Possible Duplicate:
Most effective way for float and double comparison

In my program some double variables take values of the form 1.00000001. Equality check of these variables with 1 obviously fails.

I wanted to know how can I reduce the precision of double type variables in c, so that equality with integers works.

marked as duplicate by Lucas, user529758, Mark Wilkins, kapa, Graviton Jul 6 '12 at 4:05

This question has been asked before and already has an answer. If those answers do not fully address your question, please ask a new question.

  • What would be the intended behavior if the value is 1.5 ? – J.N. Jul 5 '12 at 14:43
  • 3
  • @J.N. For 1.5 equality should return false. Let us say, anything after fifth decimal place should be ignored. – stressed_geek Jul 5 '12 at 14:46
  • Why the fifth decimal place? There are two problems with that. First, a number very slightly below 1.00001 and a number very slightly above 1.00001 will be reported as not equivalent even though you might want otherwise (because they differ only because of rounding errors, not because of actual difference if computed with mathematical exactness). Second, you should have a basis for setting the threshold for considering numbers to be equivalent. You should know how much error can be produced in the values you are comparing and how much error your decision can tolerate. – Eric Postpischil Jul 5 '12 at 14:54

There's no portable way, no.

With the GNU C library, you can use this API to change the rounding mode.

But in general, it's better to express it with code, so that your expectations become clear and portable:

#define EQUALITY_EPSILON 1e-3  /* Or whatever. */

if(fabs(x - y) <= EQUALITY_EPSILON)

You should almost never check floating point values for exact equality, expecially when they comes from comutation. You should check the absolute value of the difference from the compare value being less than a certain epsilon. The "precision" of the double is given by the internal number representation and you can't change it. How to exactly choose epsilon can be difficult, there is some comment to that answer discussing that, read it, but you eventually come with the pratical epsilon based equality.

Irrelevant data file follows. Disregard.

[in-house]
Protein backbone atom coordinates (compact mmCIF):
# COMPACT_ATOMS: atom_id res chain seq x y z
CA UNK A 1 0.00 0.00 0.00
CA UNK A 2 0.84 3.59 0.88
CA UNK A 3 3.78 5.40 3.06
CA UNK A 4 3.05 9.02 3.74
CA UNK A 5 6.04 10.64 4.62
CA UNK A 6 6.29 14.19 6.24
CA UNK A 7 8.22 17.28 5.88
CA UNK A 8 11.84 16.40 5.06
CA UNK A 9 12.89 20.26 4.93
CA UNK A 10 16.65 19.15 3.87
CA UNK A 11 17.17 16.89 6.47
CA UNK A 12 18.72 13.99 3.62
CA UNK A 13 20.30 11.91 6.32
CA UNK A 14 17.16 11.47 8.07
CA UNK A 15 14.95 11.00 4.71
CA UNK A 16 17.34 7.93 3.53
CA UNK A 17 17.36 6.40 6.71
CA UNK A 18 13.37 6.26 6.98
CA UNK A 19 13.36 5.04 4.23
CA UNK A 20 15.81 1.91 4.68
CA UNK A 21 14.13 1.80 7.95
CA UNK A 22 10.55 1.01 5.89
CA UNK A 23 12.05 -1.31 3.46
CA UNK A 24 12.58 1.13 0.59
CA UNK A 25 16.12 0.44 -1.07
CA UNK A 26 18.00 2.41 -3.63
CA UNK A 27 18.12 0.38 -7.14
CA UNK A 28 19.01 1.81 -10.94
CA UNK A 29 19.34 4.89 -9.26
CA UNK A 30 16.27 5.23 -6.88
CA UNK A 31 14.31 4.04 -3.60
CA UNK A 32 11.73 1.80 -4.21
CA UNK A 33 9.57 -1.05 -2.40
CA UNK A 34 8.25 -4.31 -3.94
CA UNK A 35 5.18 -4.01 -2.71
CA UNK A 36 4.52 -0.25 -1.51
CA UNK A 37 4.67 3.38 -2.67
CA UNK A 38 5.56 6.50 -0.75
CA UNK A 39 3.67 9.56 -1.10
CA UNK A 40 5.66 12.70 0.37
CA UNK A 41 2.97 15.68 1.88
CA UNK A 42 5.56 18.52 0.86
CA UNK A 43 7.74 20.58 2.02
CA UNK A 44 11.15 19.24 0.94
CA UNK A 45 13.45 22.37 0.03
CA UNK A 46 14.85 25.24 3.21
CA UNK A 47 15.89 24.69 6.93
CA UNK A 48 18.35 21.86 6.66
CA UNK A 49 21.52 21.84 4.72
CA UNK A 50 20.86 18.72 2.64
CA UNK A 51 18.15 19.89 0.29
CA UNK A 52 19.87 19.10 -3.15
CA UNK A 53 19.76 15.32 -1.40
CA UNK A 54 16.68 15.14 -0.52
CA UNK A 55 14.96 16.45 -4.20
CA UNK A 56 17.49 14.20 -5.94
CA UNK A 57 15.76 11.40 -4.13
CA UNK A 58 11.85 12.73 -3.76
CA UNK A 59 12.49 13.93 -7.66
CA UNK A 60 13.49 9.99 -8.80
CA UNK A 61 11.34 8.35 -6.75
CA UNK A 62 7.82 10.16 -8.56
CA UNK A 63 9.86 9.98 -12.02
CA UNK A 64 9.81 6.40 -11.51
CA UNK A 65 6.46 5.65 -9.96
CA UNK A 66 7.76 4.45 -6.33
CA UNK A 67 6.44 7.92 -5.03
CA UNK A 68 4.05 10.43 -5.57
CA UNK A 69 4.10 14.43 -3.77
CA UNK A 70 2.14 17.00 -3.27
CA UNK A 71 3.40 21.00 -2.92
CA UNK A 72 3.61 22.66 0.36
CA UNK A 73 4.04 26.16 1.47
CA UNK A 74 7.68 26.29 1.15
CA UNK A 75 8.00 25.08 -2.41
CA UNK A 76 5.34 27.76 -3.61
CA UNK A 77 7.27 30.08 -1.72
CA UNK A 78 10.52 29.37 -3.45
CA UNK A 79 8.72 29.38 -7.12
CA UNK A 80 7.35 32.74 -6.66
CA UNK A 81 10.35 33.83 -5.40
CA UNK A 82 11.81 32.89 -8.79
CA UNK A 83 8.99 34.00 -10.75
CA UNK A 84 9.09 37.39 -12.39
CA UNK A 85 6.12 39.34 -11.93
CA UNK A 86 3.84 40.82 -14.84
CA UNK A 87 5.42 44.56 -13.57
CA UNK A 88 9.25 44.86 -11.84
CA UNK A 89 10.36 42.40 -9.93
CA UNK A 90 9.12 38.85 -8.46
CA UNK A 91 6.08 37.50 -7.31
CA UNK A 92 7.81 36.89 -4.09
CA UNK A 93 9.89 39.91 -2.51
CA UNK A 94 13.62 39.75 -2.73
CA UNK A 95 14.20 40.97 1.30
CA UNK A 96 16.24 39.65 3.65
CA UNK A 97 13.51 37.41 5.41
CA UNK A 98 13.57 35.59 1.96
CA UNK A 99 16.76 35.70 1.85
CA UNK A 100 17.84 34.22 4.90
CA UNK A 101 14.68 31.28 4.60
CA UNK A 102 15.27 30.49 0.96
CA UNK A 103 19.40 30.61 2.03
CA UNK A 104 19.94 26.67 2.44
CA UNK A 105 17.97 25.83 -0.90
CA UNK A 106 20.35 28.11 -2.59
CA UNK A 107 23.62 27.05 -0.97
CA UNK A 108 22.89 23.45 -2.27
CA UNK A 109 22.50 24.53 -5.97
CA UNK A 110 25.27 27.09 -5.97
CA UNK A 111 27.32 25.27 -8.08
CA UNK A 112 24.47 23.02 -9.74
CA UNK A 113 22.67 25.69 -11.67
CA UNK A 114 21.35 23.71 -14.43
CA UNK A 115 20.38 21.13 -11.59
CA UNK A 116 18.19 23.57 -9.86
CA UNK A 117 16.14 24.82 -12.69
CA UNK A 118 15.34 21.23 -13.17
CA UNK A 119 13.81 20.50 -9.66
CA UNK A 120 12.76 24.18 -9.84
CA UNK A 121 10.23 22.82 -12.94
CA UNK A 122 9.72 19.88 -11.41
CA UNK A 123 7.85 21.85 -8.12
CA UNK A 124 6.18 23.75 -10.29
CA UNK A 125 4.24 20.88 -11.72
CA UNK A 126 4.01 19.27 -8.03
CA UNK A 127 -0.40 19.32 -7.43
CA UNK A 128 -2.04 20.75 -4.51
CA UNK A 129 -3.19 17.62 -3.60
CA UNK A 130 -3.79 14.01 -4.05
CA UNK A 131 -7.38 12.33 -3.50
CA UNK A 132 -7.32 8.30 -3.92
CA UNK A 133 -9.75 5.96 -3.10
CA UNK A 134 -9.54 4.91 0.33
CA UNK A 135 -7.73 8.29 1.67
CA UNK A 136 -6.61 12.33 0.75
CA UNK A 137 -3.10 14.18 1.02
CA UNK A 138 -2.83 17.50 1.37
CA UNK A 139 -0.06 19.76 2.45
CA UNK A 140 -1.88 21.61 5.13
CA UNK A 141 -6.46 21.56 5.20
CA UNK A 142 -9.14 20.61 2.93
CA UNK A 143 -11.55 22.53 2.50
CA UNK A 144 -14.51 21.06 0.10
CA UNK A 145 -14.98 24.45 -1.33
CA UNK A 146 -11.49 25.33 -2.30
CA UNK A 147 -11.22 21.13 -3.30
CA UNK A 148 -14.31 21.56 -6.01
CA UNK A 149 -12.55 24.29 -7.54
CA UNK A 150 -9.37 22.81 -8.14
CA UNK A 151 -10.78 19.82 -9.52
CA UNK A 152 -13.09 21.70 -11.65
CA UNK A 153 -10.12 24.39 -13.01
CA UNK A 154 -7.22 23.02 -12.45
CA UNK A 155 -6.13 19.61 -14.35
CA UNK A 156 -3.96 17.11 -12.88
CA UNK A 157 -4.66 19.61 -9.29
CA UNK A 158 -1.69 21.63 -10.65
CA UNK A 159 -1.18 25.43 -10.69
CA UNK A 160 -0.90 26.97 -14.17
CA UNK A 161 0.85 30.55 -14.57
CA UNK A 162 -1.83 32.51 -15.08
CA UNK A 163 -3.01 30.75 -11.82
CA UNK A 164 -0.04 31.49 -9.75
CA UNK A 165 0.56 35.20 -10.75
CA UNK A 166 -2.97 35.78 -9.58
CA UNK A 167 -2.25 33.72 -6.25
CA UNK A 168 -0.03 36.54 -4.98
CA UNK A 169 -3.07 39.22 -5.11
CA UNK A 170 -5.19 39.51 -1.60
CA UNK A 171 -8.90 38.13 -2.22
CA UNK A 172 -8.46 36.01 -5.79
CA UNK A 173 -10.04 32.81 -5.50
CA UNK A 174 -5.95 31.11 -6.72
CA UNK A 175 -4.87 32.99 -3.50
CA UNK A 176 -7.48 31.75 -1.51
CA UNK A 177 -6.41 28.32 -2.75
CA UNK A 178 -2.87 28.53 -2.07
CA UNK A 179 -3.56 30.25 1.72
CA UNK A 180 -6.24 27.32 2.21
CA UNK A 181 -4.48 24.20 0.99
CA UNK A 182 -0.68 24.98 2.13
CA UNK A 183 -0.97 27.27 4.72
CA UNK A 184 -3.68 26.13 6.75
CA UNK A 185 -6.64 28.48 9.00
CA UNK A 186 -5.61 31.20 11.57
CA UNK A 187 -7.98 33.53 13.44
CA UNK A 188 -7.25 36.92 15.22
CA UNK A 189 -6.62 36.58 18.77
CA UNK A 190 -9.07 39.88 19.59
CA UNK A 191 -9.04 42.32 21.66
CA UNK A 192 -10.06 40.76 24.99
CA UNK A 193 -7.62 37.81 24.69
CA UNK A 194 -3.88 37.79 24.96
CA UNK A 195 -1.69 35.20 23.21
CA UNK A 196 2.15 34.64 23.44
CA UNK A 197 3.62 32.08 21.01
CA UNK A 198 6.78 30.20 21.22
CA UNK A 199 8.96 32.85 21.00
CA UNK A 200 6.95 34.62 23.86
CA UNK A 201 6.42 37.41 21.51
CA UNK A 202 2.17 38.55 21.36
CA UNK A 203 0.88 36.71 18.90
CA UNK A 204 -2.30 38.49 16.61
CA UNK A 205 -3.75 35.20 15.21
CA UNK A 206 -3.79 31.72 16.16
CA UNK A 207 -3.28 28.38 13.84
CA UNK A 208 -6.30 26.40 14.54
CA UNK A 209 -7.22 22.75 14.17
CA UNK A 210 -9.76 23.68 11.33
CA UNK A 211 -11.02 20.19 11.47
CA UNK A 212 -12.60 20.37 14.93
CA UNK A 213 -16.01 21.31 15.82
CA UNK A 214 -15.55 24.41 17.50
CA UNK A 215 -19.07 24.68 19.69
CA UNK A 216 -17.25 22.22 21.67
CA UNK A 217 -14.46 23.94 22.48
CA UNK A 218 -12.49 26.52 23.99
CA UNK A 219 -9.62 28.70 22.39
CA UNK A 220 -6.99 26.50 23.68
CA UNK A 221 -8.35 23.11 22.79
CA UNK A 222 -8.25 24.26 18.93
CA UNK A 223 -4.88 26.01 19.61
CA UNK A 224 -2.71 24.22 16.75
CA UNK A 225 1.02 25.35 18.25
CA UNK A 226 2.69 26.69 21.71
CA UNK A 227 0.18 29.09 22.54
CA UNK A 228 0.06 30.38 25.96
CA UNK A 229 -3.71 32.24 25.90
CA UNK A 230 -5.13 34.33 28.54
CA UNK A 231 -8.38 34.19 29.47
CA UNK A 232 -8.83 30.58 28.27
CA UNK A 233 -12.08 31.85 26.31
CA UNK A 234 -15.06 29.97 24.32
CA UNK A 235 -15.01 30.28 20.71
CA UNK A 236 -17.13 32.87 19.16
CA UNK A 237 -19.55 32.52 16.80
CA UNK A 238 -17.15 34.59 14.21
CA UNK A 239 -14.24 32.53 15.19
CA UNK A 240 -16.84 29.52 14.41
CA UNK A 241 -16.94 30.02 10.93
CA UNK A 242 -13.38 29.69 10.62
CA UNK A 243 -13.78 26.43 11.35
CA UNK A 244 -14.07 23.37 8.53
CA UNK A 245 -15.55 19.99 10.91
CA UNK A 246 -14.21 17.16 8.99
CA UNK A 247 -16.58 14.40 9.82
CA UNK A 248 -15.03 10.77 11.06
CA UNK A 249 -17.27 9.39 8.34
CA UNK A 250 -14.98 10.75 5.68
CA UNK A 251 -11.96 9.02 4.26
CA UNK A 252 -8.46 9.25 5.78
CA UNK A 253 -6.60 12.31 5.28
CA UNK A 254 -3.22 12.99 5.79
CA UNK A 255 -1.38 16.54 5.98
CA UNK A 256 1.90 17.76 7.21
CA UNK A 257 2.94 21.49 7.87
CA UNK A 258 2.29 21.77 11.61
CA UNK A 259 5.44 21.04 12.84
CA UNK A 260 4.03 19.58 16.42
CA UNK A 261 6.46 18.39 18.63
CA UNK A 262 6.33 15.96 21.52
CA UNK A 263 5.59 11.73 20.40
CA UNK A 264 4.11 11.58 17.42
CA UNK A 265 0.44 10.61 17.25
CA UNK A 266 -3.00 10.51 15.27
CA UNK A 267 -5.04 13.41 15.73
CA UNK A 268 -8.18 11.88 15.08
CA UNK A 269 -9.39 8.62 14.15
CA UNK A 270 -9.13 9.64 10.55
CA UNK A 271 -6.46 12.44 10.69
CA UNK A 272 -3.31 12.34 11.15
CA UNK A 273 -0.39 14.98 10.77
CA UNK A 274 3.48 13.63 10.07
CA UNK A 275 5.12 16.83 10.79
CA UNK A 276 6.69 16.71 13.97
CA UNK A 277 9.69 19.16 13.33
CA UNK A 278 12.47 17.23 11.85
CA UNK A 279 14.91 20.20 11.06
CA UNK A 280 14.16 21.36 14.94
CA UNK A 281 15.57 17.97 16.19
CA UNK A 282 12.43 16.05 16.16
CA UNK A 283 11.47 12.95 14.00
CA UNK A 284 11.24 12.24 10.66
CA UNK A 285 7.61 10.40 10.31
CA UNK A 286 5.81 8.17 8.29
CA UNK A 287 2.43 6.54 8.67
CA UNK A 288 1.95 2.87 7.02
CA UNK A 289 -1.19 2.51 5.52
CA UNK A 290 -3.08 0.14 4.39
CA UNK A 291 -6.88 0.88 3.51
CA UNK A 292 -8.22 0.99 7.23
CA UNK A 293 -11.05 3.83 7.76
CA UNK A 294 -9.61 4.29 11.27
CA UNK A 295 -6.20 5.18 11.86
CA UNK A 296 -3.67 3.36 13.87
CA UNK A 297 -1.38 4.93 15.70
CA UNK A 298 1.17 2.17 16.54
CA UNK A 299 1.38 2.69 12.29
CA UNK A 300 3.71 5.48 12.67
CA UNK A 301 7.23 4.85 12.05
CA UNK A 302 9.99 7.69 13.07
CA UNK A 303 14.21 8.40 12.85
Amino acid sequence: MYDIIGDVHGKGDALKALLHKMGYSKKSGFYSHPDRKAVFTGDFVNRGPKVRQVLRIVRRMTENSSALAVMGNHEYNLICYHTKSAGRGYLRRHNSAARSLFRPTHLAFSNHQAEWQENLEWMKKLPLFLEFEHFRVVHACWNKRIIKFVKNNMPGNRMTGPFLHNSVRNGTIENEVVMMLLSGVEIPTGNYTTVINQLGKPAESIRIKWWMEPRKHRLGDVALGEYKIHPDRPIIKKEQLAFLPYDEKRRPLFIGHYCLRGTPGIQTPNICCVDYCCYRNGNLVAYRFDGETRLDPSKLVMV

• The double variables are returned by a linear program, therefore I can't do without the equality check. – stressed_geek Jul 5 '12 at 14:47
  • The question linked by @Lucas suggest being extremely careful when doing so. – J.N. Jul 5 '12 at 14:48
  • @stressed_geek you just have to change your if from == to abs(a-x) < epsilon ... – Felice Pollano Jul 5 '12 at 14:48
  • this suggestion is wrong in many ways, abs(a-x) < epsilon is a good idea only for numbers close to zero (both a and x) otherwise relative epsilon or ulps. And you sometimes have to compare doubles using == – unkulunkulu Jul 5 '12 at 14:49
  • @unkulunkulu I agree, but you'd better say why ;) – J.N. Jul 5 '12 at 14:50

You should avoid checking for equality in floating-point comparisons. Instead, use a precision value epsilon like so:

if (fabs(a - b) < epsilon)
    // treat a and b as equal

The choice of epsilon is probably complicated, but my knowledge doesn't go that far.

Do a Google search for "What Every Programmer Should Know About Floating-Point Arithmetic". It's a well-known article that covers all this stuff.

  • 1
    This is absolutely not correct code. abs is the integer absolute value function. The floating-point value a-b will be converted to integer (by truncation), and the absolute value of that will be compared to epsilon. Any value of a-b less than 1 will be reported as less than epsilon, regardless of how small epsilon is (as long as it is positive). The correct function to use is fabs. – Eric Postpischil Jul 5 '12 at 14:51
  • 1
    Oops, I'm used to C++ where it's overloaded. Fixed in edit. – japreiss Jul 5 '12 at 14:53

It doesn't make a lot of sense to 'reduce the precision of double type variables'. You should probably think instead of using functions such as ceil, floor, and round to make an integer out of your double in a way that you have good control over and then use that integer in your comparisons.


in C99

#include <stdio.h>
#include <math.h>

int main(){
    double d = 1.00000001;
    int i = (int)round(d);

    printf("%d\n", i);

    return 0;

Not the answer you're looking for? Browse other questions tagged or ask your own question.